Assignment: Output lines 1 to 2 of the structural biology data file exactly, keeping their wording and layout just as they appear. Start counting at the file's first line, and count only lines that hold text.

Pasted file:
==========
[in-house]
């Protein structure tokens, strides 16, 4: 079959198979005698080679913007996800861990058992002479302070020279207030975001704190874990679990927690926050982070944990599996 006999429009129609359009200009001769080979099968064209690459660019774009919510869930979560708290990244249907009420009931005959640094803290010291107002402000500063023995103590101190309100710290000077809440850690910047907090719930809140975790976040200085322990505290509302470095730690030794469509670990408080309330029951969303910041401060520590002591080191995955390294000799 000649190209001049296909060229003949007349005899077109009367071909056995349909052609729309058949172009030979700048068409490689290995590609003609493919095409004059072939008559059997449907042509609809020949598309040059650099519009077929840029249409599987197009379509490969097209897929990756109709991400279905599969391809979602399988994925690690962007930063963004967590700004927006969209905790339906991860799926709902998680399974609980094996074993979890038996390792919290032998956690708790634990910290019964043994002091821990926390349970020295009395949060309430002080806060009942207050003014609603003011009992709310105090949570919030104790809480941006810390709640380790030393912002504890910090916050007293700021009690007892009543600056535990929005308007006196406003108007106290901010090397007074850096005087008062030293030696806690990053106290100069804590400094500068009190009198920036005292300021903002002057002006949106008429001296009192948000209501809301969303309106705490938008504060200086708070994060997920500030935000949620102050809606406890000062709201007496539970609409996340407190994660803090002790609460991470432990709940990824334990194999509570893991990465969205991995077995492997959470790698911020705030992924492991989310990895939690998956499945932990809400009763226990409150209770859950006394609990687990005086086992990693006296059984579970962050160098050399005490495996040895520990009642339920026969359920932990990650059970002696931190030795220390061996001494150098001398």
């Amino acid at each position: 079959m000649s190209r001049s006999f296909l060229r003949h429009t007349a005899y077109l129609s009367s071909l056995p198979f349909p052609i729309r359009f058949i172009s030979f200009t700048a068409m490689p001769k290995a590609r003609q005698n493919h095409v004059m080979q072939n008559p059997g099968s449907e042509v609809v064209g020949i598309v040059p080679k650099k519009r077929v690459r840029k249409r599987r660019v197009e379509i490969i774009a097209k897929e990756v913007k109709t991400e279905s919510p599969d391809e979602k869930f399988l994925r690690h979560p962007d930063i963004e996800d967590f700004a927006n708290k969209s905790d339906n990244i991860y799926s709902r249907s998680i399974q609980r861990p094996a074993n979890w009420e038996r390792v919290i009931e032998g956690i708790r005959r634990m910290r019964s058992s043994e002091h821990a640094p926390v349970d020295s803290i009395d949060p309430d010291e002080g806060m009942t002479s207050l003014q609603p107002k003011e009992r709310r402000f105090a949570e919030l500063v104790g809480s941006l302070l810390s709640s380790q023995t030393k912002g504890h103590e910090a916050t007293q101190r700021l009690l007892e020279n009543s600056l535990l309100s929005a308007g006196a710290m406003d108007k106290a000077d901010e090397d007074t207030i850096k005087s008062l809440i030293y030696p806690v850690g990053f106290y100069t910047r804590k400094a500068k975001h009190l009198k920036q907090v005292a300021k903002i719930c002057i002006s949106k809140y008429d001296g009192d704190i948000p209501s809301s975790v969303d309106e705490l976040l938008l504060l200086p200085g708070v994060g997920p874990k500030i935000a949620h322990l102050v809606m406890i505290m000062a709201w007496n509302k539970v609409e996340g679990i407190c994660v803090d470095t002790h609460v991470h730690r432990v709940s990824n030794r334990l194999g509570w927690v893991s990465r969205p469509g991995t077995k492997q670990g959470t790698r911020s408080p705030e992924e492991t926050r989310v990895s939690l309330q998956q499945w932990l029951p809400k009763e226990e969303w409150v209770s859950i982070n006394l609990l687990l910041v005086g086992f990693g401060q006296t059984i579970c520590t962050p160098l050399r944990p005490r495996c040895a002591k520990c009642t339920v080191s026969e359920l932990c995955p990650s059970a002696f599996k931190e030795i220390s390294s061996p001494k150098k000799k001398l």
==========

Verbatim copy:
[in-house]
């Protein structure tokens, strides 16, 4: 079959198979005698080679913007996800861990058992002479302070020279207030975001704190874990679990927690926050982070944990599996 006999429009129609359009200009001769080979099968064209690459660019774009919510869930979560708290990244249907009420009931005959640094803290010291107002402000500063023995103590101190309100710290000077809440850690910047907090719930809140975790976040200085322990505290509302470095730690030794469509670990408080309330029951969303910041401060520590002591080191995955390294000799 000649190209001049296909060229003949007349005899077109009367071909056995349909052609729309058949172009030979700048068409490689290995590609003609493919095409004059072939008559059997449907042509609809020949598309040059650099519009077929840029249409599987197009379509490969097209897929990756109709991400279905599969391809979602399988994925690690962007930063963004967590700004927006969209905790339906991860799926709902998680399974609980094996074993979890038996390792919290032998956690708790634990910290019964043994002091821990926390349970020295009395949060309430002080806060009942207050003014609603003011009992709310105090949570919030104790809480941006810390709640380790030393912002504890910090916050007293700021009690007892009543600056535990929005308007006196406003108007106290901010090397007074850096005087008062030293030696806690990053106290100069804590400094500068009190009198920036005292300021903002002057002006949106008429001296009192948000209501809301969303309106705490938008504060200086708070994060997920500030935000949620102050809606406890000062709201007496539970609409996340407190994660803090002790609460991470432990709940990824334990194999509570893991990465969205991995077995492997959470790698911020705030992924492991989310990895939690998956499945932990809400009763226990409150209770859950006394609990687990005086086992990693006296059984579970962050160098050399005490495996040895520990009642339920026969359920932990990650059970002696931190030795220390061996001494150098001398």